Deaths due to dementia
Dementia is a progressive condition that leads to reduced life expectancy. However, time from diagnosis to death is highly variable. Survival time is affected by age, sex, dementia type and severity at diagnosis, among other factors (Brodaty et al. 2012). In addition, dementia is not always the direct cause of death as the condition often impairs an individual’s physical health and their ability to cope with other diseases (Dementia Australia 2019).
The mortality statistics presented here are derived from the National Mortality Database and, unless otherwise specified, refer to cases where a death was due to dementia, also known as the ‘underlying cause of death’. The National Mortality Database holds records for deaths in Australia from 1964 and comprises information about causes of death and other characteristics of the person, such as sex, age at death, area of usual residence and First Nations status. Causes of death were coded using the 10th version of the International Statistical Classification of Diseases and Related Health Problems (ICD-10), an international standard agreed by the World Health Organization for defining and reporting causes of death. Refer to the Technical notes for further information on death data and the codes used to classify dementia in the National Mortality Database.
Refer to the Mortality data tables for underlying data presented in these pages.
Dementia is a leading cause of death in Australia
In 2021, dementia was the second leading cause of death in Australia after coronary heart disease, and was the leading cause of death for women. There were a total of 15,800 deaths due to dementia, with more women than men dying due to the condition (around 10,100 and just over 5,700 deaths, respectively). This corresponds to dementia causing 10% of all deaths in Australia in 2021 (or 13.1% of all deaths among women and 6.9% of all deaths among men).
Figure 3.1 shows the leading 5 causes of death for Australians in 2021, by age and sex. Dementia becomes an increasingly common cause of death with increasing age, and was the leading cause of death for persons aged 75 and over. This was driven by the fact that dementia was the leading cause of death for women aged 75 and over. For men aged 75 and over, dementia was the second leading cause of death after coronary heart disease.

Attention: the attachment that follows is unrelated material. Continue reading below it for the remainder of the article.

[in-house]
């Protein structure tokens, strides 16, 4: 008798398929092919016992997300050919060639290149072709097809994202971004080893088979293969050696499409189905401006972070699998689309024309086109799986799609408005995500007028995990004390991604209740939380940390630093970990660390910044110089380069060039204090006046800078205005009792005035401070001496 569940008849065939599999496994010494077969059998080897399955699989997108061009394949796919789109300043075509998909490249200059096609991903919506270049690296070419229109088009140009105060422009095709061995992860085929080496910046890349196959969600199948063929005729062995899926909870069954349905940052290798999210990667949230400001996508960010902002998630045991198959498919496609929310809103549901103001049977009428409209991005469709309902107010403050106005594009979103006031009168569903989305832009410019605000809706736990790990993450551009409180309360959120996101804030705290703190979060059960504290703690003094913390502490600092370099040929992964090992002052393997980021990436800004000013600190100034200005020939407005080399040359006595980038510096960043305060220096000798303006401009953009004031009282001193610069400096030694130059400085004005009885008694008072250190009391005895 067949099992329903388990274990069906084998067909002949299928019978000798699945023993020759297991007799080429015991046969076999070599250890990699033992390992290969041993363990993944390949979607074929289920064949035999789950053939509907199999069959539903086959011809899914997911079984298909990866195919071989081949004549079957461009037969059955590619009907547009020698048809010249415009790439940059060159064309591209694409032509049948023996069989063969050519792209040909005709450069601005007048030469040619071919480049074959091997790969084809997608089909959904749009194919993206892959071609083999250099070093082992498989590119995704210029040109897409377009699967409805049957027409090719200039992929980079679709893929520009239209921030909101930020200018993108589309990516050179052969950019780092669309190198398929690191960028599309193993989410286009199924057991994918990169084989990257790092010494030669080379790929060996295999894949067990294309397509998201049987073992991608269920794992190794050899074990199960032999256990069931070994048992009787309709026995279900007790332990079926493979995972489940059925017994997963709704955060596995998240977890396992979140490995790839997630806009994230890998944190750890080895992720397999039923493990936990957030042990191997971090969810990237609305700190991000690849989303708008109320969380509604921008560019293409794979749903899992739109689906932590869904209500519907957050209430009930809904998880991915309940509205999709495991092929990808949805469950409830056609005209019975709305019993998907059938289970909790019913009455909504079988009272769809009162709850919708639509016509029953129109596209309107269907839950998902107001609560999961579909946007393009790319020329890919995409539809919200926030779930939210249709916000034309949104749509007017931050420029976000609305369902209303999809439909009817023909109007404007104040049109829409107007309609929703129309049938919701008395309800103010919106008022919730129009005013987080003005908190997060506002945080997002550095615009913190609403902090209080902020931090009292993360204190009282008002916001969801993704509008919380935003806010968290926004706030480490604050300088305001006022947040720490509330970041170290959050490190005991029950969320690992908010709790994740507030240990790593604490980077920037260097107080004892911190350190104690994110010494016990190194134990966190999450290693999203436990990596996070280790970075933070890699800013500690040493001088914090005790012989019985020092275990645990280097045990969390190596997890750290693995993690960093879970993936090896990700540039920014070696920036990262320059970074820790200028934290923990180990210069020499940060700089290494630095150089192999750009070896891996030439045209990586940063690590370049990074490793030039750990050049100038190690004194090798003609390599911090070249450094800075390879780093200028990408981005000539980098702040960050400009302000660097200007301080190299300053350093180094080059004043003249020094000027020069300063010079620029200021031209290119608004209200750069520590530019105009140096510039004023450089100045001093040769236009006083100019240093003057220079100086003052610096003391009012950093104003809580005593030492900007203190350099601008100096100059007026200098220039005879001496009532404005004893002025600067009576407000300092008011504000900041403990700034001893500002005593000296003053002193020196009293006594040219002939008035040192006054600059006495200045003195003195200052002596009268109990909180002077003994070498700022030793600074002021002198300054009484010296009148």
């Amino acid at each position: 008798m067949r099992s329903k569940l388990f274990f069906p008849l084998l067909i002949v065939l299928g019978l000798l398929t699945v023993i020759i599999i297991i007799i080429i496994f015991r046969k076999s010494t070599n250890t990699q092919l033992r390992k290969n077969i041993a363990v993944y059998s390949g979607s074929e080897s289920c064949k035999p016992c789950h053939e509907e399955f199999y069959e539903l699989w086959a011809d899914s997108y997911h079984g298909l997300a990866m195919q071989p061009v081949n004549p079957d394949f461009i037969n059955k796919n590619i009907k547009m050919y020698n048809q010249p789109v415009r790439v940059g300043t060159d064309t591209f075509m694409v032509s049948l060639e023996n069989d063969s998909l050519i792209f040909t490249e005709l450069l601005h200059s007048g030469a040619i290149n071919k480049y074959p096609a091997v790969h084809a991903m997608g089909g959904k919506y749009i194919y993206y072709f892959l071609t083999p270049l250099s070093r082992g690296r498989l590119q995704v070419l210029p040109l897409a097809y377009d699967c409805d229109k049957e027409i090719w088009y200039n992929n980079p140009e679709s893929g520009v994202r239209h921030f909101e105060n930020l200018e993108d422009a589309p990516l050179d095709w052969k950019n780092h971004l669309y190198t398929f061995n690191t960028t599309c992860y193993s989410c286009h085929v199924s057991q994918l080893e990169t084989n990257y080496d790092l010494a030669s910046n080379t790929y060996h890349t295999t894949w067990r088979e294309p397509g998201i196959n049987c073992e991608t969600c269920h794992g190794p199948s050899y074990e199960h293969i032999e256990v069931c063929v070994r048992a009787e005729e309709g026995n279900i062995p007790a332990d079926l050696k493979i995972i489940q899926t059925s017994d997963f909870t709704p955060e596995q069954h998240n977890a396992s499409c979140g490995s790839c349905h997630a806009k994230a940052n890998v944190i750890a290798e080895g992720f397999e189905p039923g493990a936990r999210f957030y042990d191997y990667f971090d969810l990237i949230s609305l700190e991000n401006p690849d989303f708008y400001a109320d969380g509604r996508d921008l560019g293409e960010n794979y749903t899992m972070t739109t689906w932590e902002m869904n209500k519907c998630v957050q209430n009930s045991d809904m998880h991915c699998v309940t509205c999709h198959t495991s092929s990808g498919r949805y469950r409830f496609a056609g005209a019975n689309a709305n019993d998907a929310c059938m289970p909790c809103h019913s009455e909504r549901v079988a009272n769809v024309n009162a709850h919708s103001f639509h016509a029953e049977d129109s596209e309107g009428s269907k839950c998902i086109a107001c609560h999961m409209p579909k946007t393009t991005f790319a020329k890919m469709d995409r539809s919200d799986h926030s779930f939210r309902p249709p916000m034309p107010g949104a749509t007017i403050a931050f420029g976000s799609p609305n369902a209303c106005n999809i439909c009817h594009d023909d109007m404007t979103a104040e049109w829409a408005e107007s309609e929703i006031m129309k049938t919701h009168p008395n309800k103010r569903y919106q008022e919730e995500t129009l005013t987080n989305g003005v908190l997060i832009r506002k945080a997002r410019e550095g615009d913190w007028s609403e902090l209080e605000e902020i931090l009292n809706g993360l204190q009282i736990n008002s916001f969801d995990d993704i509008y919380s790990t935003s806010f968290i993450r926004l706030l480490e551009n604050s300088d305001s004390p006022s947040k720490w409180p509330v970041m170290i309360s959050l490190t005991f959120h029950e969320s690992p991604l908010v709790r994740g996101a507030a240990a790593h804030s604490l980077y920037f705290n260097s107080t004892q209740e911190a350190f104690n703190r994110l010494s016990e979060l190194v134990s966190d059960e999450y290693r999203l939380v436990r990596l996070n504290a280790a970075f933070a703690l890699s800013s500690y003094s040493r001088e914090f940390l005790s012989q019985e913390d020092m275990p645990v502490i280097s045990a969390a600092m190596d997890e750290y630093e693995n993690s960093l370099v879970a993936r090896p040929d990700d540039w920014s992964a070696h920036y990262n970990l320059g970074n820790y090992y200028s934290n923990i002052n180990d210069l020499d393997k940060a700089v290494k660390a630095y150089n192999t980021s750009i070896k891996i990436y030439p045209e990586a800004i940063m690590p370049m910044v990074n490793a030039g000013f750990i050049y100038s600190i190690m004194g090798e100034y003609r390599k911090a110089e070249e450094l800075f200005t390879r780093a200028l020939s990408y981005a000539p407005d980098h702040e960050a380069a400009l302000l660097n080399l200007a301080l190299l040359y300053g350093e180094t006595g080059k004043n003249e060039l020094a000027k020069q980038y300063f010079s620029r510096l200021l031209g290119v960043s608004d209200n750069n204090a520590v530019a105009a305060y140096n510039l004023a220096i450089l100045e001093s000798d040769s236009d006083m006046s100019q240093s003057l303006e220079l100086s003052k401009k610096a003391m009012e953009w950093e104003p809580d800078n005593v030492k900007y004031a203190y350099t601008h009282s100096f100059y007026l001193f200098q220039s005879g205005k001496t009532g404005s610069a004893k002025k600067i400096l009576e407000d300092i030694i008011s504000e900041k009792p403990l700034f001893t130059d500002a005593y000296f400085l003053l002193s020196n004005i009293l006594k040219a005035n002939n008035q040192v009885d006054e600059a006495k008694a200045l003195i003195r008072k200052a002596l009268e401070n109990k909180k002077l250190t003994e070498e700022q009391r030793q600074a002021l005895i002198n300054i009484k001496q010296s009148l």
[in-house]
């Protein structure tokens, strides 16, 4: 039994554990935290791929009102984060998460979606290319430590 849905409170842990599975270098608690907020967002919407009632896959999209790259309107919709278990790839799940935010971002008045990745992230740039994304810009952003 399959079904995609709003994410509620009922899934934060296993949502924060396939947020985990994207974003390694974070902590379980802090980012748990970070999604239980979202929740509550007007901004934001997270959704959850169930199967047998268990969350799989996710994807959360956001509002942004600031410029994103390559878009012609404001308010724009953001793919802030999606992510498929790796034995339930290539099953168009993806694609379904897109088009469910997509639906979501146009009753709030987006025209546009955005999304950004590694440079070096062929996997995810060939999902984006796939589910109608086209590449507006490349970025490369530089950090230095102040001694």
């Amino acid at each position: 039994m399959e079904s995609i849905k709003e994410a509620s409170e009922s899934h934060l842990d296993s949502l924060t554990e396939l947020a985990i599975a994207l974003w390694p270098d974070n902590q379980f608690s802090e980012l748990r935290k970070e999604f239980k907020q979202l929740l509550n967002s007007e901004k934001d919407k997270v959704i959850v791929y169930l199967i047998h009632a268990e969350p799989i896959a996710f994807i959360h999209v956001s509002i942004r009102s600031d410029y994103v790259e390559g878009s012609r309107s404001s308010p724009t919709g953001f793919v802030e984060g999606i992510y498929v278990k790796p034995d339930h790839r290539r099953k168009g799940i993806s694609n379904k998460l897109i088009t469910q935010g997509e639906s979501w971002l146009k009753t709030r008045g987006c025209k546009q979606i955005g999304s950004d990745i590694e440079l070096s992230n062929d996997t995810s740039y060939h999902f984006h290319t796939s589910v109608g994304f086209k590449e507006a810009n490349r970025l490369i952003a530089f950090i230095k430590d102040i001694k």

Details on the total number of deaths and the age-specific rate of deaths per 100,000 population are displayed when the mouse is hovered over each leading cause of death.
Figure 3.1: Leading causes of death in Australia in 2021, by age and sex
Figure 3.1 shows that dementia becomes an increasingly common cause of death with increasing age, and was the leading cause of death for persons aged 75 and over.
Figure 3.2 presents more details on deaths due to dementia by age and sex in 2021. The rate of deaths due to dementia among those who died aged 75–79 was 175 and 171 deaths per 100,000 population for men and women, respectively. The rate increased to just over 4,000 and 5,700 per 100,000 population for men and women aged 95 and over, respectively. The majority of deaths due to dementia occurred among men and women aged 85–94 years.
Figure 3.2: Deaths due to dementia in 2021: number and age-specific rates, by age and sex
This figure shows the increasing number and rate of deaths due to dementia, with most deaths occurring among people aged between 85 and 94.
Box 3.1: Provisional dementia deaths in more recent years
The current Dementia in Australia report includes mortality data up to and including 2021. This data includes the latest available coroner and doctor certified deaths data which are compiled and provided to the AIHW by the ABS. In response to the COVID-19 pandemic, the ABS started reporting provisional mortality statistics.
The latest provisional mortality estimates indicate an upward trend in deaths due to dementia. Over the year to date in 2023, deaths due to dementia were above the baseline average in the years of 2017–2019, and in 2021, and above the number of deaths recorded at a similar point in 2022 (ABS 2023).
Provisional mortality data includes deaths certified by doctors only and does not include deaths referred to the coroner (around 15% of total deaths). Therefore, data released provisionally is subject to change and should be interpreted with caution. However it does provide an early indication of emerging mortality patterns in Australia.
Deaths due to dementia have increased over the 2012–2021 period